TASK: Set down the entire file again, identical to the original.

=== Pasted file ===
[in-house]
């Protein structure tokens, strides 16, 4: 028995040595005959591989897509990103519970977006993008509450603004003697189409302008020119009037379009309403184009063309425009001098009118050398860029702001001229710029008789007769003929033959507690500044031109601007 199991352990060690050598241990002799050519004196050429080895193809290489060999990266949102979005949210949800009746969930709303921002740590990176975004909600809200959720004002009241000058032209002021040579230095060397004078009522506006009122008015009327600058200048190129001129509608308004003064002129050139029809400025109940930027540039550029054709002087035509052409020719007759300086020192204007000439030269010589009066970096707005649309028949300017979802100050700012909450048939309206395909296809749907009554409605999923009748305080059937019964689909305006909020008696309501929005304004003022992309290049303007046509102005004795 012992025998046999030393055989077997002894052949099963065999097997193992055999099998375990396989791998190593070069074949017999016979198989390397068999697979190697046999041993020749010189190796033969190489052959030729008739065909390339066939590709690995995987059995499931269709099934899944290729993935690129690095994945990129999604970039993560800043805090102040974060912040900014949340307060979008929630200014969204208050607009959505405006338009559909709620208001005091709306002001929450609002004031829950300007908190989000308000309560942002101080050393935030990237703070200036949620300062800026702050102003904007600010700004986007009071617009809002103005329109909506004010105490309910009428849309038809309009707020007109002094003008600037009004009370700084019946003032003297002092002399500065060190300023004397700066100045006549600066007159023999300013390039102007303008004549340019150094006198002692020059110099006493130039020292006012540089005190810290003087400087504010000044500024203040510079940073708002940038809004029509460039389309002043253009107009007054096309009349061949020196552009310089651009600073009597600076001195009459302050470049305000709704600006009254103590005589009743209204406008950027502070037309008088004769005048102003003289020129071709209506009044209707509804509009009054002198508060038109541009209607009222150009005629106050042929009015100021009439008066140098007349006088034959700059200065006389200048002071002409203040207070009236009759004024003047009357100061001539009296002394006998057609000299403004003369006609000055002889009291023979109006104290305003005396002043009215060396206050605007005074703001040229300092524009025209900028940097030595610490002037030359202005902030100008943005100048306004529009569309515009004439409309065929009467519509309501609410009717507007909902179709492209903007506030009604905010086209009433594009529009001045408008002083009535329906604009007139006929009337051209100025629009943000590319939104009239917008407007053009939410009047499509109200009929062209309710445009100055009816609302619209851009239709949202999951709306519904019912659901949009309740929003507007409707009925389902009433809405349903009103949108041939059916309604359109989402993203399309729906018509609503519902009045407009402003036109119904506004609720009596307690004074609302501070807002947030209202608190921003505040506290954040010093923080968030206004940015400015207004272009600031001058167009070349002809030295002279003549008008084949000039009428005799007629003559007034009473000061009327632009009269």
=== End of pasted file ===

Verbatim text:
[in-house]
């Protein structure tokens, strides 16, 4: 028995040595005959591989897509990103519970977006993008509450603004003697189409302008020119009037379009309403184009063309425009001098009118050398860029702001001229710029008789007769003929033959507690500044031109601007 199991352990060690050598241990002799050519004196050429080895193809290489060999990266949102979005949210949800009746969930709303921002740590990176975004909600809200959720004002009241000058032209002021040579230095060397004078009522506006009122008015009327600058200048190129001129509608308004003064002129050139029809400025109940930027540039550029054709002087035509052409020719007759300086020192204007000439030269010589009066970096707005649309028949300017979802100050700012909450048939309206395909296809749907009554409605999923009748305080059937019964689909305006909020008696309501929005304004003022992309290049303007046509102005004795 012992025998046999030393055989077997002894052949099963065999097997193992055999099998375990396989791998190593070069074949017999016979198989390397068999697979190697046999041993020749010189190796033969190489052959030729008739065909390339066939590709690995995987059995499931269709099934899944290729993935690129690095994945990129999604970039993560800043805090102040974060912040900014949340307060979008929630200014969204208050607009959505405006338009559909709620208001005091709306002001929450609002004031829950300007908190989000308000309560942002101080050393935030990237703070200036949620300062800026702050102003904007600010700004986007009071617009809002103005329109909506004010105490309910009428849309038809309009707020007109002094003008600037009004009370700084019946003032003297002092002399500065060190300023004397700066100045006549600066007159023999300013390039102007303008004549340019150094006198002692020059110099006493130039020292006012540089005190810290003087400087504010000044500024203040510079940073708002940038809004029509460039389309002043253009107009007054096309009349061949020196552009310089651009600073009597600076001195009459302050470049305000709704600006009254103590005589009743209204406008950027502070037309008088004769005048102003003289020129071709209506009044209707509804509009009054002198508060038109541009209607009222150009005629106050042929009015100021009439008066140098007349006088034959700059200065006389200048002071002409203040207070009236009759004024003047009357100061001539009296002394006998057609000299403004003369006609000055002889009291023979109006104290305003005396002043009215060396206050605007005074703001040229300092524009025209900028940097030595610490002037030359202005902030100008943005100048306004529009569309515009004439409309065929009467519509309501609410009717507007909902179709492209903007506030009604905010086209009433594009529009001045408008002083009535329906604009007139006929009337051209100025629009943000590319939104009239917008407007053009939410009047499509109200009929062209309710445009100055009816609302619209851009239709949202999951709306519904019912659901949009309740929003507007409707009925389902009433809405349903009103949108041939059916309604359109989402993203399309729906018509609503519902009045407009402003036109119904506004609720009596307690004074609302501070807002947030209202608190921003505040506290954040010093923080968030206004940015400015207004272009600031001058167009070349002809030295002279003549008008084949000039009428005799007629003559007034009473000061009327632009009269």